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> Working in the smoke, The smoke from southern fires rolls in
Tom_Crumrine
post Jun 21 2005, 03:44 PM
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21 June 2005

The solstice. From now on days become 7 minutes shorter. Do the math and you can see it will still be a long time before we have darkness. I think the lesson is be careful what you wish for though. With the darkness comes the cold.

As I mentioned yesterday the smoke from southern fires had begun to roll in yesterday. If you want to check them out from satellite imagery click on the my webpage link below.

My Webpage

The normal view from camp.

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The view yesterday.

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Yesterday Peter and Donie and I worked on some of the more interesting removal work. We were going from plot to plot looking for betula, ledum and sometimes for canopy species. There are fewer of these plants and they are easier to remove than moss so it was a welcome break. Sadly our compatriots were left to finish the never ending moss plot. At this writing almost 50 person hours of work have been spent on that plot and nearly 8 kilograms of moss have been removed. Here they are shown in their 4 person assault on the remaining section.

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Many have asked about the results that we might get for this experiment. In this picture you can see where the betula (dwarf birch shrub) has overtaken the plot and is growing well above normal tundra height.

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In the next picture you can see what happens when ledum and betula are removed in the presence of fertilizer. The grasses and sedges go wild. These plots are also favored by voles--the underground shoots of the plants must be a little better in these areas. Also the "hay" left over from each year does a great job of mulching out the other species--especially moss.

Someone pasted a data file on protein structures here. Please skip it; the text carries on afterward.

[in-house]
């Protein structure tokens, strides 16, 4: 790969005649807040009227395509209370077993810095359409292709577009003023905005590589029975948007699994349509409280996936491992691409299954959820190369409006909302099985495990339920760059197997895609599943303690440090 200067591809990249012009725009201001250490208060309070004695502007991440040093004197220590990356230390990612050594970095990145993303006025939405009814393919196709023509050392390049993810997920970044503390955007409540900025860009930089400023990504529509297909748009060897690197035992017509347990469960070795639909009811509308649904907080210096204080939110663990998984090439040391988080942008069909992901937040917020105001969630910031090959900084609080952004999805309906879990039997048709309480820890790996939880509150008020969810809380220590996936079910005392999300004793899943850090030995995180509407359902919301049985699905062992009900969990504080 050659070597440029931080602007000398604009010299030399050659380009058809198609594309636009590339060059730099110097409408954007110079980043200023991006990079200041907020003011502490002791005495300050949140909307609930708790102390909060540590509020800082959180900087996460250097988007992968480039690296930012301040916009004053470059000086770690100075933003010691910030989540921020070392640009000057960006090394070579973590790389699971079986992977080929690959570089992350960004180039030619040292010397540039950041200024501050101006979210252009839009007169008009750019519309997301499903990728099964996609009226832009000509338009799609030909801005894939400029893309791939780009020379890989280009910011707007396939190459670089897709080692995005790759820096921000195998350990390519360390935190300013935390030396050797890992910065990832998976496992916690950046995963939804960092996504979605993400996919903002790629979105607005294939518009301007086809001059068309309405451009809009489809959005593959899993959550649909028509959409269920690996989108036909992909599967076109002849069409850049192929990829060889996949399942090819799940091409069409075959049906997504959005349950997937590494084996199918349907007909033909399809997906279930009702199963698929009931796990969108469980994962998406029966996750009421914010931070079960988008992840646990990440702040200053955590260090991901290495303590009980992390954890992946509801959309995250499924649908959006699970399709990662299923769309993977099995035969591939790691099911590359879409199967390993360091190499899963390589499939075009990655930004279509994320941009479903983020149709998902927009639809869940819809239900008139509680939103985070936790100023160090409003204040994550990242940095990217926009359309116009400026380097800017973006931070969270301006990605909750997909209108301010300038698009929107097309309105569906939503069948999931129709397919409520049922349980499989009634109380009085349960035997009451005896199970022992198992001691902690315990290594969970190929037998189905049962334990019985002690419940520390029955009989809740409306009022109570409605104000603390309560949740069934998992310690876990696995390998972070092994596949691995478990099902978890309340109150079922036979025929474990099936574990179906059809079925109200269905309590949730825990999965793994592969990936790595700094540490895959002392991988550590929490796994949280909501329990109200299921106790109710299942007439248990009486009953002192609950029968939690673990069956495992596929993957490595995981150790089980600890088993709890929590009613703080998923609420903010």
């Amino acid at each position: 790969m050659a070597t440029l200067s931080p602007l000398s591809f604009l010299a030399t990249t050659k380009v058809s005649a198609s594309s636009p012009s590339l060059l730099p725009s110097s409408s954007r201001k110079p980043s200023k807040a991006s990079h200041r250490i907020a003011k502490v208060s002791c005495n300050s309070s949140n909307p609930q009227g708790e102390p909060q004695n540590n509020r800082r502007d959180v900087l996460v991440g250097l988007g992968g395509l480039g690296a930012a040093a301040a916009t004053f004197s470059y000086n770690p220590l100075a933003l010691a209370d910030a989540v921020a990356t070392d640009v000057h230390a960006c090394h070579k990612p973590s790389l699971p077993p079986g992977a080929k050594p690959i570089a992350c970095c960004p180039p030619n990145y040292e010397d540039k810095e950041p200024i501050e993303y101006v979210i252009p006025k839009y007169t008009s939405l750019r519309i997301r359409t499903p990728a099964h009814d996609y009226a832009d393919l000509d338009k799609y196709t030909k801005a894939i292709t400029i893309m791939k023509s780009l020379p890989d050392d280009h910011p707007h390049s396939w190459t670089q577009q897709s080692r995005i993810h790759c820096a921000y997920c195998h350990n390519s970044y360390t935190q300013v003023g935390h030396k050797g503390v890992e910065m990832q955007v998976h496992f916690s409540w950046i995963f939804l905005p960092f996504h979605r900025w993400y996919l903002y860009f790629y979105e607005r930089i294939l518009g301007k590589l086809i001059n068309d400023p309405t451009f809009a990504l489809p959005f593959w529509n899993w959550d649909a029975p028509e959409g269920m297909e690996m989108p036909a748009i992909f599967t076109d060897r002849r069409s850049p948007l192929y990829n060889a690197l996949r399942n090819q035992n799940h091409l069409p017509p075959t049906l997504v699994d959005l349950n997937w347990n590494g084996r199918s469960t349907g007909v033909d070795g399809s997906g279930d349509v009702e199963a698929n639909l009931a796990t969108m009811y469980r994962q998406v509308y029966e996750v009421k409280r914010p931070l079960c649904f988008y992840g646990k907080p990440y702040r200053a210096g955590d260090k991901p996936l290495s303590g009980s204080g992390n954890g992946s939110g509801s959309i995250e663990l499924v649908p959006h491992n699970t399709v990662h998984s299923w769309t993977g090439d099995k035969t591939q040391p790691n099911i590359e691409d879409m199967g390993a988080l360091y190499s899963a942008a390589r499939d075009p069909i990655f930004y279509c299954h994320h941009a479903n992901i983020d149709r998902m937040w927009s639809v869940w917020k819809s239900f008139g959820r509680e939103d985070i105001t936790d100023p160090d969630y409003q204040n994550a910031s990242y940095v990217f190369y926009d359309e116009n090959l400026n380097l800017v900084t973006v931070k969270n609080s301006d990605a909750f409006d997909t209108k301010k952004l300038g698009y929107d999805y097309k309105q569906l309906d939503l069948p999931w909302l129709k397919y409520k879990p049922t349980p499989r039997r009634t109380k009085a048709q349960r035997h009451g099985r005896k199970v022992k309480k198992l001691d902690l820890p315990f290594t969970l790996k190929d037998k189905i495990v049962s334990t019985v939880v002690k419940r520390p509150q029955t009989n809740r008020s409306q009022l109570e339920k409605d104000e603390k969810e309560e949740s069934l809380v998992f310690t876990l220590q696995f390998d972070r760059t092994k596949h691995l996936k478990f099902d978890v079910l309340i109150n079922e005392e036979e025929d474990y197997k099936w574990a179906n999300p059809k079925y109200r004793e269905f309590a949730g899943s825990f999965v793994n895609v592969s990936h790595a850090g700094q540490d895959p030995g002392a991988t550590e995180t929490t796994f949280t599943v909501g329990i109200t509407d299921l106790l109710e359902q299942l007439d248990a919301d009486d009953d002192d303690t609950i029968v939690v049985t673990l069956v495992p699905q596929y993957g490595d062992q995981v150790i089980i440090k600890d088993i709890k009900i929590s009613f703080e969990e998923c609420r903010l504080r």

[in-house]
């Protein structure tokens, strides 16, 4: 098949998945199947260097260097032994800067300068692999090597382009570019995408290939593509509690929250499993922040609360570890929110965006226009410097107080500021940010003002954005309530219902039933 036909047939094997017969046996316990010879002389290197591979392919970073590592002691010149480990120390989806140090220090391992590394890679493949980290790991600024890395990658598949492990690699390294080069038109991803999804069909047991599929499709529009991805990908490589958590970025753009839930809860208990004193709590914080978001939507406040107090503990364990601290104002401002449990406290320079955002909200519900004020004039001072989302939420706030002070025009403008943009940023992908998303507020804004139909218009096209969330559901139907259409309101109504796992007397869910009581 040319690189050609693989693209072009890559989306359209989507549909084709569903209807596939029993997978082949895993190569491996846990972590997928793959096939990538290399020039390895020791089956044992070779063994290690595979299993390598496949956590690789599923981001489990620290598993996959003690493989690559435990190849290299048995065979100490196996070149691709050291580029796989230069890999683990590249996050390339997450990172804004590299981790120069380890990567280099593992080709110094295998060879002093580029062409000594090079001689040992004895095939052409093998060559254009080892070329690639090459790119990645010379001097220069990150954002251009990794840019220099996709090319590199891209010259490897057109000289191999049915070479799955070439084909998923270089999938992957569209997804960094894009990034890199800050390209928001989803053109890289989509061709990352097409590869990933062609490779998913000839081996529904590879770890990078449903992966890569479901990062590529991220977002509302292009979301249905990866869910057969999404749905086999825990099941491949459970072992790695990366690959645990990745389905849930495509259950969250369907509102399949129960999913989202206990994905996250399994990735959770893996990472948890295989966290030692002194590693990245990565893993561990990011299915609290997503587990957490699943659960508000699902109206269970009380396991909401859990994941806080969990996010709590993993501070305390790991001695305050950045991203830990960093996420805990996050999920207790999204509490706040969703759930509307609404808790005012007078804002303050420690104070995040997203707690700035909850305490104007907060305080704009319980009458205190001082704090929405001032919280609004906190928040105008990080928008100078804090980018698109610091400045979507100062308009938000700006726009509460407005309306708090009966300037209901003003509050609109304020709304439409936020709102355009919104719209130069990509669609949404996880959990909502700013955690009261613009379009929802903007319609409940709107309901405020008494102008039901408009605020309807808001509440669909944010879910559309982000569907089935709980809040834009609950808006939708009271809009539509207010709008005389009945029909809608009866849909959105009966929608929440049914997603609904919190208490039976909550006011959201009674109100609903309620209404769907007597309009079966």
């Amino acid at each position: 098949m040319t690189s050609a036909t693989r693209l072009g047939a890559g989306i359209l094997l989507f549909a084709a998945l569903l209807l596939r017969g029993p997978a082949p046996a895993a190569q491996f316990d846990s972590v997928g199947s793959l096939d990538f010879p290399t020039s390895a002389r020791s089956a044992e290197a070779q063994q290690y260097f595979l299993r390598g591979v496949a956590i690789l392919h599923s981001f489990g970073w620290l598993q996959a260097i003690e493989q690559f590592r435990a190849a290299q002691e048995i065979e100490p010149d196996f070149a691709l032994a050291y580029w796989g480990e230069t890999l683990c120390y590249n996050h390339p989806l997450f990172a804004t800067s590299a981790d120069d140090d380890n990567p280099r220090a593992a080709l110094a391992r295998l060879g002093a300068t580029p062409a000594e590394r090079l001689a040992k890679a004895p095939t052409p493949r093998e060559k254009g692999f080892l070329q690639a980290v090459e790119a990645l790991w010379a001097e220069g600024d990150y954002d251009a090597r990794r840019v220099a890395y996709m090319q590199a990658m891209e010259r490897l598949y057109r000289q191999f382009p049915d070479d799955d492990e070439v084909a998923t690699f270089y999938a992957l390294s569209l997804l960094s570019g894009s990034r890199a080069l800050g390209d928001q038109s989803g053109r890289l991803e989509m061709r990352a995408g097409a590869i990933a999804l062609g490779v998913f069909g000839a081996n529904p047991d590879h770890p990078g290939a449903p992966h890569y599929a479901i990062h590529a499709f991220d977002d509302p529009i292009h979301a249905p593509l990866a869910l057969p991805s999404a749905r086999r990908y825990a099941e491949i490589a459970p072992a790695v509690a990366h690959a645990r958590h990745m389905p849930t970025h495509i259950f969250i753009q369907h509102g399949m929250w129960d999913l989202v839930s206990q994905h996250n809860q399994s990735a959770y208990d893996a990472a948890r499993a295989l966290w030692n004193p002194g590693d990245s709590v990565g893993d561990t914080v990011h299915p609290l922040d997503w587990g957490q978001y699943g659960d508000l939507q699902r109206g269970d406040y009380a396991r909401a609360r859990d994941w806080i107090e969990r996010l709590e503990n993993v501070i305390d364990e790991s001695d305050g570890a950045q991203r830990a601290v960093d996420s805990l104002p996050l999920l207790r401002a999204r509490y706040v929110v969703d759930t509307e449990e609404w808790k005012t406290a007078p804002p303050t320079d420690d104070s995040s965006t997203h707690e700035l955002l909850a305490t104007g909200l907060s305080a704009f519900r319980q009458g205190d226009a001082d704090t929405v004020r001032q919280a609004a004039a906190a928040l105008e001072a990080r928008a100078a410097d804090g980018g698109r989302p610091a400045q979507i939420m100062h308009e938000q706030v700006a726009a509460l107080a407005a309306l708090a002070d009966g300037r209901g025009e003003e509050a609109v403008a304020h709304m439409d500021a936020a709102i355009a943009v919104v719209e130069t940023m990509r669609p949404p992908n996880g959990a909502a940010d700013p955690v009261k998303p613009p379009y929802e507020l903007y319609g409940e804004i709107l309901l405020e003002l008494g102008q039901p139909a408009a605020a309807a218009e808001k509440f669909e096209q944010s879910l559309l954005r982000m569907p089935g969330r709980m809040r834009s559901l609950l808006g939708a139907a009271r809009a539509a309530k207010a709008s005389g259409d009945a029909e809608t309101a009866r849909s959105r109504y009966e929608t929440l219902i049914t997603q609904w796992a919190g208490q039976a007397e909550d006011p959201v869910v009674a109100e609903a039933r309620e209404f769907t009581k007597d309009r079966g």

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So that is a little picture of what we are actually doing. While working yesterday Donie and I also talked a great deal about how I can incorporate this work into what I am doing for next year. She had the idea that we could do fertilized plots and greenhouse plots if we could get some space out in the fields by the athletic fields. It is something I will have to investigate when I return--I think it could be really cool to do some long term research in our area.

The final picture for today is from the lab. As the smoke began to clear out at the end of the day it gave a cloudy and ominous feeling to the day. It was odd to feel like it was going to rain all day only to continually realize that what was in the air was smoke not water.

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More later.
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Leslie_Pierce
post Jun 22 2005, 02:38 AM
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Can you smell the smoke? And, is it affecting your breathing? Or, will we see you in a gas mask soon?

I wonder how far north the smoke will make it. I'll be watching the website you posted. Thanks!

Leslie
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